Report Shows Disproportionate L1B Denial Rate for Indian Nationals07 Apr 2015
In the United States, immigration laws typically are designed to provide U.S. companies with the tools necessary to compete and even thrive in the modern day global business environment. One such tool is the L1B nonimmigrant category, which ostensibly was created to allow multinational companies to transfer overseas employees with specialized knowledge and skills to related companies (e.g., affiliates, subsidiaries) in the U.S. In recent years, however, it has been well-publicized that the U.S. Citizenship and Immigration Services (USCIS) has been interpreting the L1B regulations unevenly and, in many cases, rather strictly, making it harder and harder for businesses to rely on the L1B category.
So, when the National Foundation for American Policy (NFAP), a nonprofit, nonpartisan organization dedicated to public policy research, released a report in March 2015 showing that the denial rate for L1B petitions has continued to skyrocket in recent years, the news was discouraging, but hardly surprising. This report, which is based on data obtained from the USCIS via Freedom of Information Act (FOIA) requests, uncovers another unsavory fact, though: the USCIS appears to be treating L1B petitions filed on behalf of Indian nationals far more critically than those filed for foreign nationals from any other country. [See L-1 Denial Rates Increase Again For High Skill Foreign Nationals, NFAP March 2015 Policy Brief, by National Foundation for American Policy, March 2015.]
As recently as 2006, the overall denial rate for L1B petitions was six percent. By fiscal year 2008, however, more than 20 percent of all L1B petitions filed were denied; and, by the end of 2014, the denial rate had ballooned to 35 percent. This exponential increase of L1B denials by the USCIS is troubling enough, especially considering the fact that no new regulations were issued over that timeframe that should have impacted how these cases were being adjudicated. But, this record-high rate of denial is hardly being borne equally across the globe. Rather, as highlighted in the NFAP report, if you remove petitions filed on behalf of Indians from the equation, the overall denial rate plummets to 13 percent. That is because the rate of denial for Indian nationals from fiscal year 2012 through fiscal year 2014 was an astounding 56 percent!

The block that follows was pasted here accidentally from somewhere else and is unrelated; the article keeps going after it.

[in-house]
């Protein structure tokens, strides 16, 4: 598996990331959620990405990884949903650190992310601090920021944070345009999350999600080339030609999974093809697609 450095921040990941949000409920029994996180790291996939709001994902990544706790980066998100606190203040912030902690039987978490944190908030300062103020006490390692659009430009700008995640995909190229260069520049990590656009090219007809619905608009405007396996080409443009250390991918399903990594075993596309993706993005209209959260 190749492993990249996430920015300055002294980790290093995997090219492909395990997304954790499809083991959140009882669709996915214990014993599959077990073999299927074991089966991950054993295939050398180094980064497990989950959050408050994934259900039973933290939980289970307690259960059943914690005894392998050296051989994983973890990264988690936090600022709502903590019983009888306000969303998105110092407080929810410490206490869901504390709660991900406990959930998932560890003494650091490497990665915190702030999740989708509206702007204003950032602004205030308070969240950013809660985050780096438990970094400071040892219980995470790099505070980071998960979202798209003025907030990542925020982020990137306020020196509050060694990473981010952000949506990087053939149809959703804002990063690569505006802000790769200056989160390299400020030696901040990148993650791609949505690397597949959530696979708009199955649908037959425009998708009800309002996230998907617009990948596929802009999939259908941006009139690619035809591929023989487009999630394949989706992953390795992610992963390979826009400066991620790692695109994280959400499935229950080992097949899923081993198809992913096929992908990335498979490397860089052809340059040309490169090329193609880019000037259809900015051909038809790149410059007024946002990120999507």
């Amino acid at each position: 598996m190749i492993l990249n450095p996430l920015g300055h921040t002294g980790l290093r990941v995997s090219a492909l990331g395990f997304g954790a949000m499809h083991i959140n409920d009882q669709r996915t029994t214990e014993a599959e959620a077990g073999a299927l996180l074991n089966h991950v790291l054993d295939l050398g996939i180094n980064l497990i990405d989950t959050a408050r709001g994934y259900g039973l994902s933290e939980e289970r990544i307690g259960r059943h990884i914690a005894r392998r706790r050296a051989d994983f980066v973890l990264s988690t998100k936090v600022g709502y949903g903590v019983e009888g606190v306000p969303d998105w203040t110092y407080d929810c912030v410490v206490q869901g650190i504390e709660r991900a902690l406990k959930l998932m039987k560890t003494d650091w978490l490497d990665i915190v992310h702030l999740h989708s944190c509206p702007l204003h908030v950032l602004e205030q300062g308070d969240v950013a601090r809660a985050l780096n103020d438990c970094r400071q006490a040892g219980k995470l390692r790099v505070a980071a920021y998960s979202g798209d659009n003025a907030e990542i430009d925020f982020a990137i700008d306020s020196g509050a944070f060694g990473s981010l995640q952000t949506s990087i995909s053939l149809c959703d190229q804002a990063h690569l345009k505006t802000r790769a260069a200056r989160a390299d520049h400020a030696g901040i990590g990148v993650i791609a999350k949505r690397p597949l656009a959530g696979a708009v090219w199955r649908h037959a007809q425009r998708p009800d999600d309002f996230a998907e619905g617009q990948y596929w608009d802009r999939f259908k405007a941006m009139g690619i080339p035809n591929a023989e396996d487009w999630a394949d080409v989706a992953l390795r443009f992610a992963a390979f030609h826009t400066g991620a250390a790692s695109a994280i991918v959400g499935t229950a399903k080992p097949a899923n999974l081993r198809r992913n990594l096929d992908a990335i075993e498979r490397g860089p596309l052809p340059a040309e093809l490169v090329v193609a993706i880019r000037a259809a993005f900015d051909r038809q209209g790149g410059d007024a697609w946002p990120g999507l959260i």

To be clear, even the 13 percent denial rate non-Indians faced for L1B petitions is far too high. There have long been complaints about the vague rules and regulations provided by the USCIS with regard to these cases. So, it was a relief to see that, on March 24, 2015, the USCIS finally unveiled a draft policy memorandum on the L1B classification that is intended to clarify what USCIS officers should be looking for when adjudicating these petitions. There is some expectation that this memo may help to provide more certainty to the process and make it easier for businesses to understand what evidence and information to submit to obtain approvals. But, the memo does nothing to address the enormous disparity in denial rates between those L1B petitions filed on behalf of Indian nationals and those filed for everyone else.
The United States is renowned for being a champion of fairness and justice; therefore, the NFAP should be applauded for its continued efforts to expose these alarming trends. The Murthy Law Firm is exploring ways of further addressing these concerns with the USCIS.
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